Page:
Garage & Outbuilding Styles for Old Houses

A well-designed garage does more than stable automobiles. It may by its placement create a private courtyard. It can block noise or a neighbor, or add balance if it’s part of the house. Today’s garages are also storage units and potting sheds; they may accommodate a home office or guest suite. Because a garage is new construction requiring everything from permits to utilities, it’s worth taking time to design one that works now and for the future—say, when electric-vehicle charging stations are a common requirement.
stone garage vintage car
Peculiarities of site may suggest a material, as when a fieldstone wall morphs into a garage. A pronounced slope can allow the garage to tuck under the house or into a berm.  This picturesque old garage appears as a garden structure between the street and the 1925 French Norman-style house. Photo: William Wright

The garage, designed specifically for an automobile, was at first a utilitarian building separate from the house. By the 1920s garages were increasingly tied to the house by a loggia, pergola, or breezeway. A low wall between house and garage formed a courtyard (or, at least, a laundry yard).  The “walled compound” look was particularly popular for English and French Revival houses. Garages for 20th-century Colonial Revival houses, like those designed by Royal Barry Wills, emulated the connected buildings of New England farmhouses. After fear of fire subsided, garages were attached, although many codes continued to require fire walls. On Dutch Colonials, a garage as one wing balanced a porch-on-slab, sleeping porch, or sunporch on the other side. Soon garages were tucked under the house or hidden in irregular massing, as in Tudor homes. But not until the postwar split-level era did double doors boldly appear on the primary façade.

Faced with an old house in Edgartown’s Village Historic District on Martha’s Vineyard (Mass.), architect Patrick Ahearn was limited by surrounding houses and ocean. He developed a visual language for the remodeled Federal house. The existing addition’s setback (apparent in the Before picture) diminishes the impact of the box, now converted to a garage, and shingle siding further separates its identity from the clapboarded house. A nice amenity, the roof deck with a new balustrade helps with proportion and ties into the vocabulary. Photo: Greg Premru

Fancy garages are not new; they were built all along for the wealthy, often with a mechanic’s shop and chauffeur’s quarters. In the 1920s and certainly the ’30s, suburban owners could choose from garage designs that matched the house: Mediterranean, gambrel, English cottage. Craftsman-influenced styles were easy to adapt to garages. “Spanish” garages had tiled roofs. Garages have always had windows for ventilation and light, often mimicking those of the house.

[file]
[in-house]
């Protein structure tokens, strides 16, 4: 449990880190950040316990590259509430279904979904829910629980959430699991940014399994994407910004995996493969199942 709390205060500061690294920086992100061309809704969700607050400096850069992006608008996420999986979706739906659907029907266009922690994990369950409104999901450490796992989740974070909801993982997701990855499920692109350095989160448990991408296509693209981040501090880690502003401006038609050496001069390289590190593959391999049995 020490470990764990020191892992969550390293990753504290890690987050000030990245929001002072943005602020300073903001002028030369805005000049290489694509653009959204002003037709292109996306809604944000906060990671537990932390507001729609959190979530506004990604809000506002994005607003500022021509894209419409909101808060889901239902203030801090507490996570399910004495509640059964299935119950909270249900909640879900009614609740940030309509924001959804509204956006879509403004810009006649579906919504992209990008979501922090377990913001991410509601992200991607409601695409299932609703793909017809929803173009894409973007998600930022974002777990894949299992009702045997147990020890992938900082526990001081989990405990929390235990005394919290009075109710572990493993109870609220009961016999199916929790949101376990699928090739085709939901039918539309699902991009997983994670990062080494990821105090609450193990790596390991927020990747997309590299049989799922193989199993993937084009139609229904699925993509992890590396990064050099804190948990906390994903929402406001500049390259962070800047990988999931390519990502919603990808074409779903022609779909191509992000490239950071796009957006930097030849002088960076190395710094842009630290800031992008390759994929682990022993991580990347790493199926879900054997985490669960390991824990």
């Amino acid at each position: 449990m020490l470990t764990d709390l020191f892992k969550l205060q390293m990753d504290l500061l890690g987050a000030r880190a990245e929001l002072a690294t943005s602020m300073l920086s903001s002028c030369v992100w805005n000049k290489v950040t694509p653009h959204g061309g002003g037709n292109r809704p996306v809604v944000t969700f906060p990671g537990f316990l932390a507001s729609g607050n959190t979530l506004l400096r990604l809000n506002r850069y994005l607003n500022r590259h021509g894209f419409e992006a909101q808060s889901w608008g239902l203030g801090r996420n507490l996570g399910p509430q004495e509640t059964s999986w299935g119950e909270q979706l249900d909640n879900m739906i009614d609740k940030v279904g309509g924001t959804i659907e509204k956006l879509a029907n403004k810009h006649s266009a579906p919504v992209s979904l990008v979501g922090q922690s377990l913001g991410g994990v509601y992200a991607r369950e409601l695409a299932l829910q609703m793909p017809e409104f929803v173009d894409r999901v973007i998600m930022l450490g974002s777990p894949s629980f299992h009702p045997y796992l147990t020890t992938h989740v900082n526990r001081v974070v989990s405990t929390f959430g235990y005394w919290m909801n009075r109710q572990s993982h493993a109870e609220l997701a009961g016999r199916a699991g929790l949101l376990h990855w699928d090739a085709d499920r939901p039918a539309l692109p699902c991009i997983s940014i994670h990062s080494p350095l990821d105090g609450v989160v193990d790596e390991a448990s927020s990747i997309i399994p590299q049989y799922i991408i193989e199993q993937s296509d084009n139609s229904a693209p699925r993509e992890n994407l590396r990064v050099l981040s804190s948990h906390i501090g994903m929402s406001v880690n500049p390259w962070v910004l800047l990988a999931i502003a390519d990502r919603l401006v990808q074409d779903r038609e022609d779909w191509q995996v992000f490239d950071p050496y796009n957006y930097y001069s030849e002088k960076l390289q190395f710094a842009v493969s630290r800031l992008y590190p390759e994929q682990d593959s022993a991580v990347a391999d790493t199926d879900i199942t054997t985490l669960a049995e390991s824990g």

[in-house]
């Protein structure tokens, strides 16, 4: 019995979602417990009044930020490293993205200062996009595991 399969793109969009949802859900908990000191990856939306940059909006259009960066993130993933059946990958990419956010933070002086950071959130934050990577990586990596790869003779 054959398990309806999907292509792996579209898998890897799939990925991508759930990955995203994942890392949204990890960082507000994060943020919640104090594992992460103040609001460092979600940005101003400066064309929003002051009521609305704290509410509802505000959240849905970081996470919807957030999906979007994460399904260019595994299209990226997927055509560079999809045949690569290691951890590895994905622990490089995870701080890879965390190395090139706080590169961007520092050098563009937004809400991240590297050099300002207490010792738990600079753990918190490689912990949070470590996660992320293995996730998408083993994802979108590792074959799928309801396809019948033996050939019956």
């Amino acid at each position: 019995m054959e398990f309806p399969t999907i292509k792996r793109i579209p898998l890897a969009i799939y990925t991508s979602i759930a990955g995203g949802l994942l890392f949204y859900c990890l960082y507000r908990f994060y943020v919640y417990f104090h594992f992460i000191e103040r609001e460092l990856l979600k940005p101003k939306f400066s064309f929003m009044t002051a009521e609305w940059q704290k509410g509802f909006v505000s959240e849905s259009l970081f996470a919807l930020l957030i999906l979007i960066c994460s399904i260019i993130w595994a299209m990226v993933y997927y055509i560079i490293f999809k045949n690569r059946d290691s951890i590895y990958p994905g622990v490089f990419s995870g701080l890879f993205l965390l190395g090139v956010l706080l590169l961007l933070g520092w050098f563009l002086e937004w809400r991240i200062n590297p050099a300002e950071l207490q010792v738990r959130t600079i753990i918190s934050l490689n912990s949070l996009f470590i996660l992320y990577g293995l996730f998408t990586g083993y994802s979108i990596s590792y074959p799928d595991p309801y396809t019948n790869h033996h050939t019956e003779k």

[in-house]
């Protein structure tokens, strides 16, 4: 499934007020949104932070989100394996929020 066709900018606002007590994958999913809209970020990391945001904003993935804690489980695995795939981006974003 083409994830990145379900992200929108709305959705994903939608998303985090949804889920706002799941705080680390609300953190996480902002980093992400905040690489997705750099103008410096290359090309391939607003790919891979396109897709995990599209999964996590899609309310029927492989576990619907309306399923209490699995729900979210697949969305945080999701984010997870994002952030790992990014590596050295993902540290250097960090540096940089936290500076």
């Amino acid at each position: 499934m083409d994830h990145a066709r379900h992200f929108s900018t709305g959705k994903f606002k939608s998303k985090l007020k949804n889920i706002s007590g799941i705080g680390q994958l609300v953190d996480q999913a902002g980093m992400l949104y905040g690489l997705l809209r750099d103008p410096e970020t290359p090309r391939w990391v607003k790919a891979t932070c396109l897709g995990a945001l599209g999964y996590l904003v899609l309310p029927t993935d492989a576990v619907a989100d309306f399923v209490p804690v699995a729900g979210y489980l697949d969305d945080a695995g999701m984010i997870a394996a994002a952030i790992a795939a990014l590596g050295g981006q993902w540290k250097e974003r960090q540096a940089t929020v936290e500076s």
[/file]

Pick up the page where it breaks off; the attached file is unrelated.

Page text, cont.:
Adequate lighting and planned storage units make this garage space efficient and usable. Home to a practical SUV as well as a beloved antique roadster, the space even includes auto-themed curtains at the windows. Photo: Rich Michell

If you have an old garage that’s usable, even if doesn’t match the house, consider paint color and trellising to make it attractive. Garage doors often are painted to match the trim color of the house—or even left white from the factory! Painting an ugly or too-big door the house’s body color instead will disguise it. If the doors are attractive, do paint them in the trim color, perhaps with panels reversed to body color or a shade of the trim color.

 This view of the garage and summer-house, designed by David Heide Design Studio to complement the 1922 Prairie School house in St. Paul, shows how the three buildings form a private courtyard protected from the street. Photo: Rich Michell

If the garage is to be all-new, the first decision is whether it will be a separate building, semi-attached, or part of the house. If fitting in matters to you, walk or bicycle around town, peering down alleys and side streets. Note materials, old garages’ relation to their lots and houses, roof types, door configurations, and details. Garages that mimicked the style of the house were not as common as utilitarian structures, but they are the ones that have tended to survive the decades.

An architect may see how to integrate car parking in a modest rear extension or underneath—in space excavated from the basement or patio. A designer understands that the garage should be subservient to the main house. The last resort is a large garage attached in front, but good design can rescue even that scenario with right proportions and roof, a setback, or divided bays.

old house garage
A hyphen connects the house to a discreet garage that uses the sloped site and keeps doors off the primary facade. The barn-style doors are by Garaga. Photo: Durston Saylor

Doors are the most important key to compatibility. Most modern garage doors, no matter how traditional the style, have horizontal breaks to allow them to retract overhead. It almost always looks better to separate each car bay, rather than use a door two cars wide. Consider specifying raised panels for a Colonial Revival; long, narrow panels for Craftsman or English Revival architecture. Many period garages had cross-bracing, similar to barn doors. Tongue-and-groove beadboard or matchboard was popular for door panels, too, used vertically or on the diagonal. Don’t overdo it: a simple hipped-roof garage doesn’t need arched, multi-light, highly varnished mahogany doors.